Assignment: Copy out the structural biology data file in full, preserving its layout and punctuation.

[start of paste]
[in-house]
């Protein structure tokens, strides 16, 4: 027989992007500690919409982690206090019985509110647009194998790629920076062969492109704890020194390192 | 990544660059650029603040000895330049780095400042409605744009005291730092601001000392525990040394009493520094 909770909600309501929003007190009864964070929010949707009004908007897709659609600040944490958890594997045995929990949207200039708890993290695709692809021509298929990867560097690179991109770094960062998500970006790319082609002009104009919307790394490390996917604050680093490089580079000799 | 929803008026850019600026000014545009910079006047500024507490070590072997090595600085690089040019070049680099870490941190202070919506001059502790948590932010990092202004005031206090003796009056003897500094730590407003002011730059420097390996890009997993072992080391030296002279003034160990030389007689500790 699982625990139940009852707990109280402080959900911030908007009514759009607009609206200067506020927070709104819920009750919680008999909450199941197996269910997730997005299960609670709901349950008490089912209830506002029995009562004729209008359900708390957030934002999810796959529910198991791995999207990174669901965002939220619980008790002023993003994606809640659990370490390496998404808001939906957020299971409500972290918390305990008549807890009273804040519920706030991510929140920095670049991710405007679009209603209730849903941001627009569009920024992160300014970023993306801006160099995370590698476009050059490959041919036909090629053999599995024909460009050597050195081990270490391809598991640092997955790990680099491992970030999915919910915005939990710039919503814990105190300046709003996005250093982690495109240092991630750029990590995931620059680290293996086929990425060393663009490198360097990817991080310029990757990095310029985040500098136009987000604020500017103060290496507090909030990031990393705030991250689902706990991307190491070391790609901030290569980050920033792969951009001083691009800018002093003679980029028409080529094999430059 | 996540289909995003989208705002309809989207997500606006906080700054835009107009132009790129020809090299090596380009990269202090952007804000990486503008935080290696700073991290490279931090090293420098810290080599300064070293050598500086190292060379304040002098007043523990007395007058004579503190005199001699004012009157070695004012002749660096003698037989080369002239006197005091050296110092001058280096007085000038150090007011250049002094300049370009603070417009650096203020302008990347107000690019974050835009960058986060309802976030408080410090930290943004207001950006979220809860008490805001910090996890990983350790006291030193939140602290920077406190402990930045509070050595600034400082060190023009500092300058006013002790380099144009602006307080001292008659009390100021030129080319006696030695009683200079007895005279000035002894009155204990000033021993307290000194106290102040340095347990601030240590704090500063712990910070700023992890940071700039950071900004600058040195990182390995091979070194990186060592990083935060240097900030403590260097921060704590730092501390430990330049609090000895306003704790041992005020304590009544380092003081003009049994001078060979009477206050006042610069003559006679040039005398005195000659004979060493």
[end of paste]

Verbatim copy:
[in-house]
């Protein structure tokens, strides 16, 4: 027989992007500690919409982690206090019985509110647009194998790629920076062969492109704890020194390192 | 990544660059650029603040000895330049780095400042409605744009005291730092601001000392525990040394009493520094 909770909600309501929003007190009864964070929010949707009004908007897709659609600040944490958890594997045995929990949207200039708890993290695709692809021509298929990867560097690179991109770094960062998500970006790319082609002009104009919307790394490390996917604050680093490089580079000799 | 929803008026850019600026000014545009910079006047500024507490070590072997090595600085690089040019070049680099870490941190202070919506001059502790948590932010990092202004005031206090003796009056003897500094730590407003002011730059420097390996890009997993072992080391030296002279003034160990030389007689500790 699982625990139940009852707990109280402080959900911030908007009514759009607009609206200067506020927070709104819920009750919680008999909450199941197996269910997730997005299960609670709901349950008490089912209830506002029995009562004729209008359900708390957030934002999810796959529910198991791995999207990174669901965002939220619980008790002023993003994606809640659990370490390496998404808001939906957020299971409500972290918390305990008549807890009273804040519920706030991510929140920095670049991710405007679009209603209730849903941001627009569009920024992160300014970023993306801006160099995370590698476009050059490959041919036909090629053999599995024909460009050597050195081990270490391809598991640092997955790990680099491992970030999915919910915005939990710039919503814990105190300046709003996005250093982690495109240092991630750029990590995931620059680290293996086929990425060393663009490198360097990817991080310029990757990095310029985040500098136009987000604020500017103060290496507090909030990031990393705030991250689902706990991307190491070391790609901030290569980050920033792969951009001083691009800018002093003679980029028409080529094999430059 | 996540289909995003989208705002309809989207997500606006906080700054835009107009132009790129020809090299090596380009990269202090952007804000990486503008935080290696700073991290490279931090090293420098810290080599300064070293050598500086190292060379304040002098007043523990007395007058004579503190005199001699004012009157070695004012002749660096003698037989080369002239006197005091050296110092001058280096007085000038150090007011250049002094300049370009603070417009650096203020302008990347107000690019974050835009960058986060309802976030408080410090930290943004207001950006979220809860008490805001910090996890990983350790006291030193939140602290920077406190402990930045509070050595600034400082060190023009500092300058006013002790380099144009602006307080001292008659009390100021030129080319006696030695009683200079007895005279000035002894009155204990000033021993307290000194106290102040340095347990601030240590704090500063712990910070700023992890940071700039950071900004600058040195990182390995091979070194990186060592990083935060240097900030403590260097921060704590730092501390430990330049609090000895306003704790041992005020304590009544380092003081003009049994001078060979009477206050006042610069003559006679040039005398005195000659004979060493």